Set a Goal for Yourself

Setting goals seems like a basic element of achieving happiness and success, but I’d hazard a guess that most people do not do it. It requires making a commitment, risking failure, self discipline, and venturing outside of your comfort zone. That can be scary! But it’s only debilitating IF you allow it to be.

Sure, everyone has a “wish list” in their heads — but do they do anything to translate those wishes into reality? Whether or not they use a methodical approach to getting what they want in life, it all comes down to five things, all of which can be upgraded, changed, or replaced with something more effective.

  • Belief systems: Your belief systems may be erroneous and based on past failures, embarrassing experiences, or self-limiting beliefs imposed on you during childhood.
  • Thought habits: Self-limiting, negative thoughts are habitual and can be debilitating when it comes to setting and achieving goals. Focusing on possibilities rather than your chances of failure will tip the scales in your favor and put you in a much more resourceful state of mind. When you feel optimistic, the quality of your thoughts, actions, and results will be elevated.
  • Self talk: Isn’t it amazing the way we sometimes say negative things to and about ourselves, and then accept those put-downs as the gospel truth? Most of the time it’s a blatant lie when you tell yourself “I’m not good enough, smart enough, or talented enough” to pursue a particular goal. When you take a look at the sheer number of successful people who are clearly less gifted than you, it makes you realize that it’s primarily your negative, self-doubting thoughts that are hold you back.
  • Mind set: Unfortunately, positive thinking can not be practiced sporadically to get meaningful results in your personal, professional, and financial life. We become the cumulative product of our everyday thoughts, habits, and beliefs. I would define mindset as the amount of attention you pay to your dominant goals, and the extent to which you prioritize those goals. Determination and persistence are key components of a positive mindset, and a believe in yourself and your own capabilities is also one of the key cornerstones of realizing your human potential.
  • Intention: The concept of intention is a powerful one. The word “intention” implies decisiveness, a definite purpose, and a positive expectation about achieving a goal.

How to Set a Goal and Achieve It

Goals are exciting because they allow you to entertain the idea that anything is possible and that you are in control of your future circumstances. Setting goals is the first step to achieving them. Writing down your goals and developing a realistic plan for reaching them is the method through which goals take root and take on a life of their own.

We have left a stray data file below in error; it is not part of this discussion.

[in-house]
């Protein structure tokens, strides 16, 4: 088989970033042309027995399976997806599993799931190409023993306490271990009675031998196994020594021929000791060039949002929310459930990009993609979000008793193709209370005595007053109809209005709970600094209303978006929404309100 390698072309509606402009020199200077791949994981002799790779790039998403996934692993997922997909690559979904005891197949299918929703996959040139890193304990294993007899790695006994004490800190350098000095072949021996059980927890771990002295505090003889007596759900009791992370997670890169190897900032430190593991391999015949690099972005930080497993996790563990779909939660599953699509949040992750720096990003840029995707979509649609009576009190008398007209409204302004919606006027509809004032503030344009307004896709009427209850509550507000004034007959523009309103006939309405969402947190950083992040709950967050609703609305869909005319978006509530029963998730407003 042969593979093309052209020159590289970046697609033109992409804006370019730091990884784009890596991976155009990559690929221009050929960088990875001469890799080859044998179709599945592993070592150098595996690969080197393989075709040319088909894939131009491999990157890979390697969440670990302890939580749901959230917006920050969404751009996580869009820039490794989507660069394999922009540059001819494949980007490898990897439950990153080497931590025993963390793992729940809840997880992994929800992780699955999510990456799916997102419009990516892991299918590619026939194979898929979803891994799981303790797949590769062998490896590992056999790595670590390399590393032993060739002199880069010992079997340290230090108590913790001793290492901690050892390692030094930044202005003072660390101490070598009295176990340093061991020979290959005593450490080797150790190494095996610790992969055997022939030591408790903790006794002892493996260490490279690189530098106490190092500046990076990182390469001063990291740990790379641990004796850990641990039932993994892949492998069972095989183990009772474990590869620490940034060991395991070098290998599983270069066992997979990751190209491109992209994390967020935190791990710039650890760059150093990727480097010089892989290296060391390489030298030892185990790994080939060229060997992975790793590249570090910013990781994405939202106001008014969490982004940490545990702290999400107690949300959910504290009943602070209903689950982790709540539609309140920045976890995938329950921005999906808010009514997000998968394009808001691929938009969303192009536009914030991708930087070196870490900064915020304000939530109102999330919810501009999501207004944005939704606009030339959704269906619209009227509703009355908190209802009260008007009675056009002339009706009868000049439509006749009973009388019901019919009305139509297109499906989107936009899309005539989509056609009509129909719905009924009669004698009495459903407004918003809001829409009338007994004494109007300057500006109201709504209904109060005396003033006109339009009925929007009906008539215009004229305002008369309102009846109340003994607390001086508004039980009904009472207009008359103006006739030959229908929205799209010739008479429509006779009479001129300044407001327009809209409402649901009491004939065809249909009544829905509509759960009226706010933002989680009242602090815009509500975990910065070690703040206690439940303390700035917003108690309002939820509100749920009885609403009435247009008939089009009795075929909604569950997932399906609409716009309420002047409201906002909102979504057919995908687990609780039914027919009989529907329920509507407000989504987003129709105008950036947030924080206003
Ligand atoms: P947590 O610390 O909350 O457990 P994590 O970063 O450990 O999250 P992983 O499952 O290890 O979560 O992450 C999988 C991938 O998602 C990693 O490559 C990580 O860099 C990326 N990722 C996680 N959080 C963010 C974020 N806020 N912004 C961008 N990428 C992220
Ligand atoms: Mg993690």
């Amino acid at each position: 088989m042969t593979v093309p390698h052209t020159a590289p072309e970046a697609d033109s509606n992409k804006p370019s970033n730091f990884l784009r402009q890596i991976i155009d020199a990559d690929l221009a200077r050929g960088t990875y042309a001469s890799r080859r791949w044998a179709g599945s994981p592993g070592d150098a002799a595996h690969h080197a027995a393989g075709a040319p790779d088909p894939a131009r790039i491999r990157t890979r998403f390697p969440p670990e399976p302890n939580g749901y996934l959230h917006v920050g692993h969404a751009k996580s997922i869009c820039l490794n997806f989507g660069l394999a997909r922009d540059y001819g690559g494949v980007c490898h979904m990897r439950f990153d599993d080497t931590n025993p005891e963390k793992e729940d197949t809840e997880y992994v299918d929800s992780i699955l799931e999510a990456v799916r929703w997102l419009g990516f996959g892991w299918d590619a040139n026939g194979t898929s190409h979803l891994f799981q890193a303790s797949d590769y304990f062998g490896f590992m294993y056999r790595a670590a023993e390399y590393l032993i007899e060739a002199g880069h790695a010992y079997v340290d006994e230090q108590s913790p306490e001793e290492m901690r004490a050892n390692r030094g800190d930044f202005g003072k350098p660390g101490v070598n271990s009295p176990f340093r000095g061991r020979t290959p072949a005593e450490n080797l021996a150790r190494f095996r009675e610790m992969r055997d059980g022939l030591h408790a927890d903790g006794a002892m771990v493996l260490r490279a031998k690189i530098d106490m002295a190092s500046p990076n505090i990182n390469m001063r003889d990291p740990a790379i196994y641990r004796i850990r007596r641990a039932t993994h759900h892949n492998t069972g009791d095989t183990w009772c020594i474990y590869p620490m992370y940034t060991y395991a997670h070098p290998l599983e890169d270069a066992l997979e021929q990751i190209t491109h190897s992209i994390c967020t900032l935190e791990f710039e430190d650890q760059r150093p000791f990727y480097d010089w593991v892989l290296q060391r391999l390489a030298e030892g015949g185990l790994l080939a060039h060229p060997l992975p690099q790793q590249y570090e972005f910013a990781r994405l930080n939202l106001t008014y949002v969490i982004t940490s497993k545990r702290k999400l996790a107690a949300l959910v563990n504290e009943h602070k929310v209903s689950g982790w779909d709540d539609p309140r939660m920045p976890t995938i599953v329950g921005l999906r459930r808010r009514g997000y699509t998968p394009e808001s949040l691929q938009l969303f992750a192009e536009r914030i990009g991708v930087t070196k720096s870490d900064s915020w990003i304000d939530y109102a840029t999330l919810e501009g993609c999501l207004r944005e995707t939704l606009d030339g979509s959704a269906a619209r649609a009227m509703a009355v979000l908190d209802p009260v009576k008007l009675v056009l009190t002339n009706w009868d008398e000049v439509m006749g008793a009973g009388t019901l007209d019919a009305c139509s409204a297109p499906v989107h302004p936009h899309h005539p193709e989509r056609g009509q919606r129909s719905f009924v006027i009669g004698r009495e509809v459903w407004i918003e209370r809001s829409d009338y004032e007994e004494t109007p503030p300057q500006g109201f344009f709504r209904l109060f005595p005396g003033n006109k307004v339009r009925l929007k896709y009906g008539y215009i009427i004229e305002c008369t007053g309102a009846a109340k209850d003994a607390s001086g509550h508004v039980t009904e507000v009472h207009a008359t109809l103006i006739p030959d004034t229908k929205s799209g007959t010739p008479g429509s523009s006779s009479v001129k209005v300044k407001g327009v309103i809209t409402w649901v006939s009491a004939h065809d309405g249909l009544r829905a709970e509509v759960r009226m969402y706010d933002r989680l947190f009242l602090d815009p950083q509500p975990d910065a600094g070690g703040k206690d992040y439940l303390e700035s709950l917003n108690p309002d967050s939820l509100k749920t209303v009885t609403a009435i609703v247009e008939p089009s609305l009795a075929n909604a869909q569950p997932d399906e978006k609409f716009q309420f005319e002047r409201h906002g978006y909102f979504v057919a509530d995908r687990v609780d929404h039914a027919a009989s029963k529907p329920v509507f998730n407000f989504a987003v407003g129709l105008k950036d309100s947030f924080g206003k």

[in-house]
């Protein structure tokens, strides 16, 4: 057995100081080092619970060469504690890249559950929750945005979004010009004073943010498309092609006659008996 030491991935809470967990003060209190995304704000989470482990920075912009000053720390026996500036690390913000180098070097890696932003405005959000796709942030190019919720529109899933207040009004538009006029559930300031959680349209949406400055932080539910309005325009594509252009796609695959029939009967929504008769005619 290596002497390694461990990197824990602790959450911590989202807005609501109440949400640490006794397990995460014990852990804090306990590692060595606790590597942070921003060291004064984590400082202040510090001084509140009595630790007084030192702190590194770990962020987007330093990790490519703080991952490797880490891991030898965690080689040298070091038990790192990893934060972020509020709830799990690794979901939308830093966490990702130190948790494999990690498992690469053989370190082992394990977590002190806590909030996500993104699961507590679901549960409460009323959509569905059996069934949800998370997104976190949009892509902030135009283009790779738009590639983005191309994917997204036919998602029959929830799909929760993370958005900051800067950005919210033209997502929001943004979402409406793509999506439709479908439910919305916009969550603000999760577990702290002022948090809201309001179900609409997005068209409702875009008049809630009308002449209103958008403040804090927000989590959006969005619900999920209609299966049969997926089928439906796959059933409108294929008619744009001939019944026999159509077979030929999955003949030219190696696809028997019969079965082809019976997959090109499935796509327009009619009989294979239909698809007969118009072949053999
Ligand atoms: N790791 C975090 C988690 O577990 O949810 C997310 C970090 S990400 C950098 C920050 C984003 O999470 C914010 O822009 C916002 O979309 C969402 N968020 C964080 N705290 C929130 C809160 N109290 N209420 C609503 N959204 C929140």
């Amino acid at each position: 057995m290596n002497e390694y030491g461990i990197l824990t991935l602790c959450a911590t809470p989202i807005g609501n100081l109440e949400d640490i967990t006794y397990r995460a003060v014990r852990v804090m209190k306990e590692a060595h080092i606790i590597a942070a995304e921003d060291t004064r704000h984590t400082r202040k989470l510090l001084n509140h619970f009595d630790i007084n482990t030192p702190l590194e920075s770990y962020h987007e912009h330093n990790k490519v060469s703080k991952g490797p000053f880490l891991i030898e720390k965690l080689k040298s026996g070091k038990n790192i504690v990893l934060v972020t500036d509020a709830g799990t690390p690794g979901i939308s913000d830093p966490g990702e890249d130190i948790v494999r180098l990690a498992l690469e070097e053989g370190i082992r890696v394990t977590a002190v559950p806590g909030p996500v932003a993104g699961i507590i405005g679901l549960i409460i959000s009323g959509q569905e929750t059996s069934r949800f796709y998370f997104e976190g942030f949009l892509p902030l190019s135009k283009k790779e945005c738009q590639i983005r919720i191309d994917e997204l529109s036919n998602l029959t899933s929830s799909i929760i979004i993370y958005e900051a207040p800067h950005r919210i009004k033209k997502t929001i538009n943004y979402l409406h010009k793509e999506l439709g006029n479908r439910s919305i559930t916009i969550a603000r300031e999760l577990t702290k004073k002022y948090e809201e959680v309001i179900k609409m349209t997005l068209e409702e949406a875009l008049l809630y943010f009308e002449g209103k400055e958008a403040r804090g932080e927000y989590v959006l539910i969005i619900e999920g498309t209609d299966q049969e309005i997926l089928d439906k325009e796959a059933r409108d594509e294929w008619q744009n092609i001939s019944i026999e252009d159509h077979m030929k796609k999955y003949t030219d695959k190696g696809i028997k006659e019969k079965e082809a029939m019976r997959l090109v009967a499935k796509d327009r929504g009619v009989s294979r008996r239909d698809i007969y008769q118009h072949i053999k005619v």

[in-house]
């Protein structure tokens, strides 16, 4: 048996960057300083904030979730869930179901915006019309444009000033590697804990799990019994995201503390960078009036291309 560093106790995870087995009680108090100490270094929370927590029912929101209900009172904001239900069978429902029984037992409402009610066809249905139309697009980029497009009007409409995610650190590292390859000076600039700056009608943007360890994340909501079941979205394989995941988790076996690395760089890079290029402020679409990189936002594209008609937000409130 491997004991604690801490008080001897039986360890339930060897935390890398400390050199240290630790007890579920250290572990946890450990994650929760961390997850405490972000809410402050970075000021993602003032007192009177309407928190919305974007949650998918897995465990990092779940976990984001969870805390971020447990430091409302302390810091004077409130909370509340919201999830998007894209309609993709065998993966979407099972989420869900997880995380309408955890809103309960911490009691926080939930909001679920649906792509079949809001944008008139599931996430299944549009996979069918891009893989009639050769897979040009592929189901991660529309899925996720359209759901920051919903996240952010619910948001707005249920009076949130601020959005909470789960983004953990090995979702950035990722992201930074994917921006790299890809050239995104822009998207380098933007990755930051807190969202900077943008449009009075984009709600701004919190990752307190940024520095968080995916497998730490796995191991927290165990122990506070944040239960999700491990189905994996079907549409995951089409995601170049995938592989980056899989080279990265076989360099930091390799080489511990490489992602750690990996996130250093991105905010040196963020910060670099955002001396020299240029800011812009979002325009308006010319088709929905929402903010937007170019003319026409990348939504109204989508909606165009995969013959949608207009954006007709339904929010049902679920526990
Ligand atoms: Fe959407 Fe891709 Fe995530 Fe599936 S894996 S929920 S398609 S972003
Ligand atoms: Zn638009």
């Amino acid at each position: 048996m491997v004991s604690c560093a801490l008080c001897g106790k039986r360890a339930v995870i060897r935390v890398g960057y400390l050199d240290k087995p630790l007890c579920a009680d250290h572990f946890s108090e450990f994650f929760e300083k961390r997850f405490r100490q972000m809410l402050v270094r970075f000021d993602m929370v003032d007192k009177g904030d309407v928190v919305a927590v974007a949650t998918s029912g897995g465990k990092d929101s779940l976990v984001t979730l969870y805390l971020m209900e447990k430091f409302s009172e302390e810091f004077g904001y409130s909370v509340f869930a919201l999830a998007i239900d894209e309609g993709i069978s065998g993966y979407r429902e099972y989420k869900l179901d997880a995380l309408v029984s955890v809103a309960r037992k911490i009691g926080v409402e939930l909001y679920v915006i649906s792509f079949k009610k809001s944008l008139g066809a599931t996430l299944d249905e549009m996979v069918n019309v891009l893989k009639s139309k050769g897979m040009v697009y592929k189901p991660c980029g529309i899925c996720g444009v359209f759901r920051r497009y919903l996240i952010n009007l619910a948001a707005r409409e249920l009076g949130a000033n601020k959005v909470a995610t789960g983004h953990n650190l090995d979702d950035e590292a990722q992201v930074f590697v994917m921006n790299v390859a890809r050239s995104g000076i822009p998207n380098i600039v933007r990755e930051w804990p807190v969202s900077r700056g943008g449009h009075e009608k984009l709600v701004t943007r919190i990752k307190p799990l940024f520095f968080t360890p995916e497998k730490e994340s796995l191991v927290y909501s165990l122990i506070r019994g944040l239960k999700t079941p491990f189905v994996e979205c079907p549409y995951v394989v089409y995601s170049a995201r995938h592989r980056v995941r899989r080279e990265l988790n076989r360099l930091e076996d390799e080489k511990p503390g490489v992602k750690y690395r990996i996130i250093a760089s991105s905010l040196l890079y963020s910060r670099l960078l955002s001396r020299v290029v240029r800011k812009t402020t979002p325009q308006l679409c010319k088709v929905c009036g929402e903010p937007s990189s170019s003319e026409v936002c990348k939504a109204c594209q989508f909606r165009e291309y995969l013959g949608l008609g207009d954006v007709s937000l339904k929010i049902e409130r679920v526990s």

Setting and achieving goals is a relatively simple process, but it does require a certain amount of self belief, tenacity, and follow through. I suppose no blog post about setting and achieving goals would be compete without mentioning the “SMART” acronym. If you plan on setting a goal for yourself, that goal should have the following characteristics:

Goals should be Specific… Measurable… Attainable… Relevant… and Time-Oriented.

You’ve probably heard the quote that says “Goals are wishes that have a deadline,” or something to that effect. The good thing about a deadline, or at least a target date, is that it’s motivating and gives you something to work toward. Admittedly, the word “deadline” is more motivating than “target date” because deadline conveys more of a sense of urgency — especially if you’ve missed a deadline for a work project, school assignment, or payment date. In those scenarios, there are consequences for being late — so it may be to your benefit to impose deadlines on yourself for taking certain actions and producing desired results.

This is important, though: If you fall short of your goal or fail to produce the desired outcome, don’t be too hard on yourself! Self criticism or condemnation is anxiety producing and discouraging. Get in the habit of being your own best cheerleader, life coach, and advocate, and focus on supporting, encouraging, and inspiring yourself, no matter what happens!

I’ve never been on a football team, but in movies and TV shows, the coach gives players a pep talk during breaks about mistakes they made and how they do better when they’re back on the playing field. Since success and winning is as much of a process as it is an outcome, it makes sense to continually focus on process improvement, rather than beat yourself up about failing to hit the bullseye every single time!

Present Moment Awareness: The Value of Being Mindful

When setting and going goals, it’s often beneficial to stop, take a look around, and assess you’re doing. We’re always faced with decisions and crossroads, and it requires present moment awareness to consider the choices before you and choose the direction that makes the most sense. Whether you decide to take “baby steps” or “quantum leaps” any risk you take should calculated, well thought out, and based on the best available information you access to. Virtually any kind of action, business startup, investment, travel plans, new experiences, or social outreach involves some degree of risk, but if you approach new experiences intelligently and with a sense of curiosity and optimism, then your successes should outweigh your failures. Every person needs to factor in their own tolerance for failure and frustration, and then develop a strategy for making the most out of your life!

Published by Joel S

With 37 years of experience in journalism, public relations, and marketing, I'm embarking on a new challenge: tackling some of the BIG questions of life: Why are we here? What is success? How can we be happier and make the most of this journey?

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